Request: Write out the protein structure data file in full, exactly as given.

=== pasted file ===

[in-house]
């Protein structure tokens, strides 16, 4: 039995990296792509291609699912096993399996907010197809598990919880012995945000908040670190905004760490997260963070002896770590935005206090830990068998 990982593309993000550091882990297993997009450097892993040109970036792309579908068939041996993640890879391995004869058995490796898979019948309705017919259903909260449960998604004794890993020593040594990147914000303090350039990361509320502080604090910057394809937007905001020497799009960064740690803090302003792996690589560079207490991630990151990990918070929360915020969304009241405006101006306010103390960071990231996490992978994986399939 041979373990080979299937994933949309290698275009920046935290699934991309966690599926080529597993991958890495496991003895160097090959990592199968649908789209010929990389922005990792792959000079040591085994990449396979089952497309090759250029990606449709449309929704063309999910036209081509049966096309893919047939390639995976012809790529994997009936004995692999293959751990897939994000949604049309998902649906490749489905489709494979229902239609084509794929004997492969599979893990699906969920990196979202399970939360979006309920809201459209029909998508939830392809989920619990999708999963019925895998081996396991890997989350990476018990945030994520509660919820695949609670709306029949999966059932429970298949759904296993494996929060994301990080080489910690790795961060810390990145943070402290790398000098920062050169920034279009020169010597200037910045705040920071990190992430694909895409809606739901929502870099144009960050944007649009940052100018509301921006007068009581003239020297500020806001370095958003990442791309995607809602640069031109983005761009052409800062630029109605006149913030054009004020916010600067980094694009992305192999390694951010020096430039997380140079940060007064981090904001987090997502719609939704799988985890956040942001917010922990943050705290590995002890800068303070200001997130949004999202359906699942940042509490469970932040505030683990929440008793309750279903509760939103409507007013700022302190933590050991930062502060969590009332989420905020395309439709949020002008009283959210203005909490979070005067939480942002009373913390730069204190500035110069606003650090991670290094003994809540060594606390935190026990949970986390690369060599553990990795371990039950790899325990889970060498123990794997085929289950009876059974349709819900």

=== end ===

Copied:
[in-house]
């Protein structure tokens, strides 16, 4: 039995990296792509291609699912096993399996907010197809598990919880012995945000908040670190905004760490997260963070002896770590935005206090830990068998 990982593309993000550091882990297993997009450097892993040109970036792309579908068939041996993640890879391995004869058995490796898979019948309705017919259903909260449960998604004794890993020593040594990147914000303090350039990361509320502080604090910057394809937007905001020497799009960064740690803090302003792996690589560079207490991630990151990990918070929360915020969304009241405006101006306010103390960071990231996490992978994986399939 041979373990080979299937994933949309290698275009920046935290699934991309966690599926080529597993991958890495496991003895160097090959990592199968649908789209010929990389922005990792792959000079040591085994990449396979089952497309090759250029990606449709449309929704063309999910036209081509049966096309893919047939390639995976012809790529994997009936004995692999293959751990897939994000949604049309998902649906490749489905489709494979229902239609084509794929004997492969599979893990699906969920990196979202399970939360979006309920809201459209029909998508939830392809989920619990999708999963019925895998081996396991890997989350990476018990945030994520509660919820695949609670709306029949999966059932429970298949759904296993494996929060994301990080080489910690790795961060810390990145943070402290790398000098920062050169920034279009020169010597200037910045705040920071990190992430694909895409809606739901929502870099144009960050944007649009940052100018509301921006007068009581003239020297500020806001370095958003990442791309995607809602640069031109983005761009052409800062630029109605006149913030054009004020916010600067980094694009992305192999390694951010020096430039997380140079940060007064981090904001987090997502719609939704799988985890956040942001917010922990943050705290590995002890800068303070200001997130949004999202359906699942940042509490469970932040505030683990929440008793309750279903509760939103409507007013700022302190933590050991930062502060969590009332989420905020395309439709949020002008009283959210203005909490979070005067939480942002009373913390730069204190500035110069606003650090991670290094003994809540060594606390935190026990949970986390690369060599553990990795371990039950790899325990889970060498123990794997085929289950009876059974349709819900």